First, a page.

Monday, May 28, 2018

The Right Stuff

I love biscuits and gravy. As far as I’m concerned, it is the best breakfast ever. A few weeks ago, I pulled down the canister of Bisquick and made biscuits that didn’t raise. “The Bisquick is too old,” I told my husband. Nevertheless, we poured sausage gravy on top and ate them anyway.

After I bought a new box of Bisquick, I made a batch of tasty biscuits that didn’t require gravy to make them edible. Strangely, the next batch was hard and heavy. I grumbled and threatened to buy canned biscuits. Just as we finished eating, Harold said, “You have that new box of Bisquick,” and he pointed at the small box nestled between the cereal canisters.

“No wonder they were a flop! I didn’t use the right stuff.” I had forgotten that I hadn’t put the new Bisquick in the canister. No matter what we do, if we don’t use the right stuff, we don’t get optimal results.

I made good biscuits again Monday. Normally, on Memorial Day, I’d be rushing to make it to the ceremony at the Veterans Cemetery in Higginsville, but between the oppressive heat and road construction, my sister-in-law Ginger and I went Sunday to place flowers in front of Jim’s resting place. An unexpected advantage of being at home was that my son dropped by for a visit and joined us for biscuits and gravy. I was glad I’d used the right stuff!

When Jim joined the U.S. Army, he showed that he had the right stuff. He fulfilled his obligation as a citizen by serving a tour of duty in Vietnam. Although he didn’t agree with the war, he loved his country. The war changed his life. Between PTSD, a neck injury, and exposure to Agent Orange, he lived with chronic physical and mental pain until his death from dementia.

On Memorial Day, we think of the people who sacrificed for our freedom. We think about the soldiers who died and those who died inside. We honor those who had the right stuff to risk life and life altering injury to fight for the United States of America. We place our hands on our hearts and pledge allegiance to the flag.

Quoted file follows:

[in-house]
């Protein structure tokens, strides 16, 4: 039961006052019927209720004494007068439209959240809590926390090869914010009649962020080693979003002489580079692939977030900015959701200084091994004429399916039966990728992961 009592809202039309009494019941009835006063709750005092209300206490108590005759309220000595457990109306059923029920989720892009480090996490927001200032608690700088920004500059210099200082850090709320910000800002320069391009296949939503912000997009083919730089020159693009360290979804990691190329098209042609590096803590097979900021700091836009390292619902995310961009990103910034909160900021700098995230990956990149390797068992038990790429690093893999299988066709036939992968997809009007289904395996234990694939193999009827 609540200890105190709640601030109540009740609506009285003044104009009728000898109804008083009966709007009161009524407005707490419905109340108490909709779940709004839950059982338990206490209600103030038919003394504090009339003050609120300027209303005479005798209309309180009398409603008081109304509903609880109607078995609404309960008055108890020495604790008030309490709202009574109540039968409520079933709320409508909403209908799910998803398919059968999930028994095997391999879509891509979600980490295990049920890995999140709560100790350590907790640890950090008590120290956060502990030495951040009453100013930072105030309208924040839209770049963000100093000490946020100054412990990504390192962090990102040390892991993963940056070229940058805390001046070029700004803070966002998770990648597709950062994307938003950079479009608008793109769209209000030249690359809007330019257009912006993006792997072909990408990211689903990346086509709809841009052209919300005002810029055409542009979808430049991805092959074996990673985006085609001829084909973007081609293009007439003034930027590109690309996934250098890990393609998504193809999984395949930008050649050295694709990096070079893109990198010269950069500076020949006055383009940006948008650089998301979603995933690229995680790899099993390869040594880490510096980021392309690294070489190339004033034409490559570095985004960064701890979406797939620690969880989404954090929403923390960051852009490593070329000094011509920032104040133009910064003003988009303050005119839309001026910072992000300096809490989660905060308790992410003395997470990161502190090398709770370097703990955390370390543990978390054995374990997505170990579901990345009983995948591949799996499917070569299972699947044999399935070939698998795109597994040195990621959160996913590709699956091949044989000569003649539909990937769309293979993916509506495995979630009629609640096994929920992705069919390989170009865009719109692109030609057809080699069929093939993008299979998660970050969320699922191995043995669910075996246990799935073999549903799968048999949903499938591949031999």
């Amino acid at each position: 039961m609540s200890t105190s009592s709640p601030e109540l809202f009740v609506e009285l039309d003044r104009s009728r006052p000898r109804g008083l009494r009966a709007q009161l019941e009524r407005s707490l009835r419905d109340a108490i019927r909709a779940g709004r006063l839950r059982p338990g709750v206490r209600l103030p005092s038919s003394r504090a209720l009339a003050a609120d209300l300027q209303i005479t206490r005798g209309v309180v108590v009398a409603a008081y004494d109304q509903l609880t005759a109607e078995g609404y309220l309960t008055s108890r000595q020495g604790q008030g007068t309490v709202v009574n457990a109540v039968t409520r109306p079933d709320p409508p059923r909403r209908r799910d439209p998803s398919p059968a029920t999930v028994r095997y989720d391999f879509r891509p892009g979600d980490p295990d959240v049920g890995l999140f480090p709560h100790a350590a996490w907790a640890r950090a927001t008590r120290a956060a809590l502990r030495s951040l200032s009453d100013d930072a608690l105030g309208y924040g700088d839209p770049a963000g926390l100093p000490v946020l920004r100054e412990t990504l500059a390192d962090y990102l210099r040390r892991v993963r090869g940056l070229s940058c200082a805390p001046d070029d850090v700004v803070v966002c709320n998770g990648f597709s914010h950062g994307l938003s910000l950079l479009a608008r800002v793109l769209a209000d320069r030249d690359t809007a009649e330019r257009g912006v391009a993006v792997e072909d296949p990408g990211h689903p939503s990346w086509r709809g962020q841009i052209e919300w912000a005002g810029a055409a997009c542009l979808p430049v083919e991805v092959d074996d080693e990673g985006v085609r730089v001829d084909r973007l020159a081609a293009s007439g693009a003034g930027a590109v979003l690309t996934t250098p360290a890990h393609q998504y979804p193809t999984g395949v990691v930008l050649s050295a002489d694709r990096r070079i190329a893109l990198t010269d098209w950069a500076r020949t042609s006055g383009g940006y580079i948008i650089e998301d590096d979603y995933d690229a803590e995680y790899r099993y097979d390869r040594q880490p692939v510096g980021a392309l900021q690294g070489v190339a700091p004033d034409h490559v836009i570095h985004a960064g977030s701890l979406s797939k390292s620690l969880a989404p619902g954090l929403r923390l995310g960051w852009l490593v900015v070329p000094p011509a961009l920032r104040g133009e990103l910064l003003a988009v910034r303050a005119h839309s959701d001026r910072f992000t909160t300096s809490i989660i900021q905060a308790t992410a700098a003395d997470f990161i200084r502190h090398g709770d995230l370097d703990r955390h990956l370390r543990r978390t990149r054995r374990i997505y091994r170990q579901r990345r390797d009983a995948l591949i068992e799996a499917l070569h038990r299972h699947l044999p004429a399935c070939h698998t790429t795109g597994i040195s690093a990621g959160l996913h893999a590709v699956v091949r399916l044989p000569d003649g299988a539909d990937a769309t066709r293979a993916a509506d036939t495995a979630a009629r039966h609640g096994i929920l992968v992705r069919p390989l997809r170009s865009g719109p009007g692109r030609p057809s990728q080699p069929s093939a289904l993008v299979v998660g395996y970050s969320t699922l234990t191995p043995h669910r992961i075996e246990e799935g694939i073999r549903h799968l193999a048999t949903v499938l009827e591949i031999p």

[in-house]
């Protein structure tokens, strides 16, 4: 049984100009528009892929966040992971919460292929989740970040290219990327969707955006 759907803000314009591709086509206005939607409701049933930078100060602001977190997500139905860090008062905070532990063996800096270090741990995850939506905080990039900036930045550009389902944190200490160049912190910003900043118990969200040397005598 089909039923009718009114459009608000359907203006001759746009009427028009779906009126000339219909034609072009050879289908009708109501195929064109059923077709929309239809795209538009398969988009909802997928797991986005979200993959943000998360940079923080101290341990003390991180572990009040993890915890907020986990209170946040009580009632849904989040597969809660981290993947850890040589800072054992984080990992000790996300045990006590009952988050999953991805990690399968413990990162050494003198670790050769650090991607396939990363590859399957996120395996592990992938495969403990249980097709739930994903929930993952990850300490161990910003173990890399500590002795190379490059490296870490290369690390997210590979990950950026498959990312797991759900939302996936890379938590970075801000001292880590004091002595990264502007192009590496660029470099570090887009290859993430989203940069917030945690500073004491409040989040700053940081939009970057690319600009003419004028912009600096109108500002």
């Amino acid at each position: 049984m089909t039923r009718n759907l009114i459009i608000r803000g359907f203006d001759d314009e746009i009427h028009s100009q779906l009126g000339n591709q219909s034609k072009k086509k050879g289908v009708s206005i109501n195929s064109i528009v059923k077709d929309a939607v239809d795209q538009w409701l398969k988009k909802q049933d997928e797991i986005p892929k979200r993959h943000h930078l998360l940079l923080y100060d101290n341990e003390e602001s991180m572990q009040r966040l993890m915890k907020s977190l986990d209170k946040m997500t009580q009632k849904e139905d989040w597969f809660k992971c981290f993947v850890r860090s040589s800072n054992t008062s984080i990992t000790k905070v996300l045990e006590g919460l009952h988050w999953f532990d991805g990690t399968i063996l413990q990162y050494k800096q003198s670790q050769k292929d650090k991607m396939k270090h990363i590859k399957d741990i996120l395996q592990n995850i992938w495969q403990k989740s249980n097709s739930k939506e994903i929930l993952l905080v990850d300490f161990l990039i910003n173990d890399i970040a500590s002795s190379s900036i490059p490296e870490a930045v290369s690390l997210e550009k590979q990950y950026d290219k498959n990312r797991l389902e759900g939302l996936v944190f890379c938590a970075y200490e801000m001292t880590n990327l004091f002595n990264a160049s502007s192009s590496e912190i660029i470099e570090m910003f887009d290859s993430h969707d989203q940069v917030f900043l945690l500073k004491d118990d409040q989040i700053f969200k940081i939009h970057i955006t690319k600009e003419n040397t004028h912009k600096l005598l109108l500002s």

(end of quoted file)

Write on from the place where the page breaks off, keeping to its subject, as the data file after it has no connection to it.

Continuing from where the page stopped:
The original pledge of 1892 was recited as “I pledge allegiance to my Flag and to the Republic for which it stands: One Nation indivisible with Liberty and Justice for all.” With these twenty-three words, Americans pledged that we would not be divided and that we wanted liberty and justice for everyone.

Later, of course, “my flag” was changed to “the flag of the United States of America.” The U.S. was a land of immigrants, and this change was to clarify the pledge was to the U.S. flag. The last change in 1954 was to add “under God.”

A lot has been said lately about respecting the flag, but we disrespect it in many ways without a second thought, or being aware that we’ve done so. The flag is not to be used for advertising, printed or otherwise impressed on paper napkins or boxes that are for temporary use and discarded. No part of the flag is to be used in a costume or athletic uniform.

It is important to think about the right stuff that goes into being an American. The right stuff begins on the inside and manifests itself in how we treat others. Anything less and we disrespect the flag and those who risked everything to protect our freedoms.

On Memorial Day, we think about the sacrifices that make this the country it is, but it’s our everyday behavior that makes that sacrifice worthwhile.    

Copyright © May 2018 by L.S. Fisher

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